23 January 2021
Our worst policy error
It looks like I might have been a bit premature when I predicted that austerity would go down as the EU’s worst policy error during my lifetime. In one sense this prediction from the time of the eurozone crisis will probably turn out to be correct. Austerity triggered economic divergence that will be hard to reverse.
But the EU vaccine’s policy must be a close contender for that title. As of January 22, the EU had vaccinated only 1.89% of its population, whereas the UK vaccinated 9.32%. Moreover, the daily rate of increase is faster in the UK. UK vaccinations not only started earlier, the gap is still widening.
You can't blame logistical errors. What happened is that the EU did not secure enough vaccines. That, in turn, slowed down the pass-through. The Commission's headline numbers are not deliveries. Already in November, the head of Moderna warned that the EU was dragging out negotiations. AstraZeneca, which is distributing the Oxford vaccine, said deliveries to the EU will take longer than previously anticipated. Pfizer, which distributes the German BioNTech vaccine, is now warning the EU of supply bottlenecks because of problems with a production site in Belgium.
What happened here is that the EU did a Brexit trade deal with the pharma industry: it tried to lock in a perceived short-term price advantage at the expense of everything else. Instead of prioritising the speed and security of supplies at any price, the EU prioritised the price. The EU paid 24% less for the Pfizer vaccine than the US, for example. For the Oxford/AstraZeneca vaccine, the price gap is 45%. The UK almost certainly paid a lot more. It is no wonder that the manufacturers are prioritising orders on a first-come, first-serve basis, and from countries that pay the full price. The price difference is macroeconomically irrelevant. But if vaccine shortages lead to longer lockdowns, the indirect effect of that short-sighted policy will be massive.
At one point, the cost of this policy error will also be measurable in terms of human lives. This is not possible now because we don’t know the future spread of the virus. We know that the UK mutant has arrived on the continent, but has not yet unleashed its full pandemic force. In the most benign scenario, the current lockdown might prevent the worst. In the worst case scenario, the vaccination delay would be a calamity that could costs tens of thousands of lives.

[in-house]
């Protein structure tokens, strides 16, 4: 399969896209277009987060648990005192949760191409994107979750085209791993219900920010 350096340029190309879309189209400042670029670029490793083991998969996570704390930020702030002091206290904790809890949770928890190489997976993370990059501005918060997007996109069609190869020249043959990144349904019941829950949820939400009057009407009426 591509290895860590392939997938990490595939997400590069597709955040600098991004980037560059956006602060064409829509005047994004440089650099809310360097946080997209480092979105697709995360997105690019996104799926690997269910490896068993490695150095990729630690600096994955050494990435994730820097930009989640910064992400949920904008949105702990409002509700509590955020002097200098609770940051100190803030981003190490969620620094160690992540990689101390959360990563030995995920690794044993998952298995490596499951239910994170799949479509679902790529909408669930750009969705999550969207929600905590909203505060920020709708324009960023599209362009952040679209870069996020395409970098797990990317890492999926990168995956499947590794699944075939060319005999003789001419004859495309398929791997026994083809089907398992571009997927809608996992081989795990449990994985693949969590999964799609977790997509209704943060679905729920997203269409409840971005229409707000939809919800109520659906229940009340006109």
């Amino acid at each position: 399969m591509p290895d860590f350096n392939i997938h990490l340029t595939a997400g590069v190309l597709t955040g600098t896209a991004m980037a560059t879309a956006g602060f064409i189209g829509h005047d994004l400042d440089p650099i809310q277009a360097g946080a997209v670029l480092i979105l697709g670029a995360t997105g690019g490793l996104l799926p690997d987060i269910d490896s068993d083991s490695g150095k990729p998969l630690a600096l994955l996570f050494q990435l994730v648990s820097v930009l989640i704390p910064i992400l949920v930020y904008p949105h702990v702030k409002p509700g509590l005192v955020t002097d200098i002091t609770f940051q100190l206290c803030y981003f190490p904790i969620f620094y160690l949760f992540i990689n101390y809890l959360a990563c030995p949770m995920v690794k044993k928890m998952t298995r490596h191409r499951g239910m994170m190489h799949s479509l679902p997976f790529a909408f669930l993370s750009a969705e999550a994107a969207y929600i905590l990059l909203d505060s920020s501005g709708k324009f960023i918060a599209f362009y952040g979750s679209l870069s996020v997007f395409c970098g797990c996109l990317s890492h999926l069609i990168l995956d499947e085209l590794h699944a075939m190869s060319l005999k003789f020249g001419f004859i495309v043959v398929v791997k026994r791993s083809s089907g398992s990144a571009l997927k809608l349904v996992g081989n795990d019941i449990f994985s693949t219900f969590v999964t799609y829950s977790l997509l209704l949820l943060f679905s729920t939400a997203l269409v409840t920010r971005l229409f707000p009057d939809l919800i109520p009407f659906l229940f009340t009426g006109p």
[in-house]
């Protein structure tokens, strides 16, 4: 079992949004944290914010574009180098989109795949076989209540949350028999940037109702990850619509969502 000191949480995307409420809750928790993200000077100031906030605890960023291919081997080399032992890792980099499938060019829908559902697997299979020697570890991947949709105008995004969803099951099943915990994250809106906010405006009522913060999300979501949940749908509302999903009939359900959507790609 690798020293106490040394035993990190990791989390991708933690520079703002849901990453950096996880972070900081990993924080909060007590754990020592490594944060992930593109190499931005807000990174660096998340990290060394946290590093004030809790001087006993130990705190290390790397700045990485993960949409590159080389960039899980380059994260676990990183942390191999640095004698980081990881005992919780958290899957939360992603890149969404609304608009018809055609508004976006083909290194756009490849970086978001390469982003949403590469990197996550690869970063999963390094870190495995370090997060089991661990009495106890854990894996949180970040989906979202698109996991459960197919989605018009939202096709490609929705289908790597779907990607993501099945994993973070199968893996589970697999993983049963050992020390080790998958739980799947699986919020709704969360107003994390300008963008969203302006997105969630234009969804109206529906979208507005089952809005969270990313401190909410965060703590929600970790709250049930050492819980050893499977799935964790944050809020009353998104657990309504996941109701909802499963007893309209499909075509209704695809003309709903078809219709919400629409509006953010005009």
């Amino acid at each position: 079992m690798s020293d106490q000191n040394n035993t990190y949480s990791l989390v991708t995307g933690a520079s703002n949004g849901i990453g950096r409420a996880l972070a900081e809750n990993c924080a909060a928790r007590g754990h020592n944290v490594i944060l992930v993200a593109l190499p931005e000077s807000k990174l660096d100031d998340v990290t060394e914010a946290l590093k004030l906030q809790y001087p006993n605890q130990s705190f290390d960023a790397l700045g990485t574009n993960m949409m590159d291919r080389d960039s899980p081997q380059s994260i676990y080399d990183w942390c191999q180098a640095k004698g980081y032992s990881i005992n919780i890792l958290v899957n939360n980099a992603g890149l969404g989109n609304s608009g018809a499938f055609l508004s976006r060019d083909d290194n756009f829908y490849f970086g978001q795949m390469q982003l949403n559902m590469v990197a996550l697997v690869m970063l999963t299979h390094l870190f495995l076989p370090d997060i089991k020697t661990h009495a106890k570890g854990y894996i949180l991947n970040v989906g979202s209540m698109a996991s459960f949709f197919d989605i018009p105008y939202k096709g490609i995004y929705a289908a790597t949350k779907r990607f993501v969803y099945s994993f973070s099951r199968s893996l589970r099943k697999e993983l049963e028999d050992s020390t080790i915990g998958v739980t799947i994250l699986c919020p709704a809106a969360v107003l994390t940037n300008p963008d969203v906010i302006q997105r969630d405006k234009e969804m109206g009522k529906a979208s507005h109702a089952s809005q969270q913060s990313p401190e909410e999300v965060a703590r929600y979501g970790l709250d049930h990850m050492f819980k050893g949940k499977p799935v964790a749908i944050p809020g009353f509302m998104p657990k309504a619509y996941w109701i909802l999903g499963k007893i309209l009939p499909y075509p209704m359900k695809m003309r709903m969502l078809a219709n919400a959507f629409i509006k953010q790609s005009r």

So why did EU governments shift responsibility for vaccination procurement to the EU in the first place? Angela Merkel reasoned that it would have strained EU cohesion if Germany had procured privileged supplies of the BioNTech vaccine. What she did not consider is that the EU is ill-equipped for this task. To this day, the EU's DNA is that of a producers' cartel. Its priority is not to secure supplies, but reduce costs and achieve some balance between French and German interests. Triangulation is what Brussels does for a living. Whatever-it-takes is not part of its culture.
On a broader perspective, the vaccine disaster is the culmination of a trend that started with the Maastricht Treaty. Until then, the EU did only a few things well: the customs union, the Schengen travel zone, and to a lesser extent, the single market. The EU's competencies have progressively widened since, but the results are mostly disappointing. In the early 2000s, the EU obsessed about the Lisbon Agenda for structural reforms, which brought few concrete benefits. Nor did the Juncker investment programme a decade later. The vaccination disaster differs in only one respect: it will be blamed for the loss of human lives.
There will undoubtedly be calls for resignations. But for me, the more important issue is the conclusions EU citizens will draw from it. For starters, the EU has just provided a hindsight argument in favour of Brexit. The UK would not have proceeded with vaccinations as quickly if it had subjected itself to the same policy. The last thing the EU ever wants to do is give people a rational, non-ideological reason for euroscepticism.
It has just done that.
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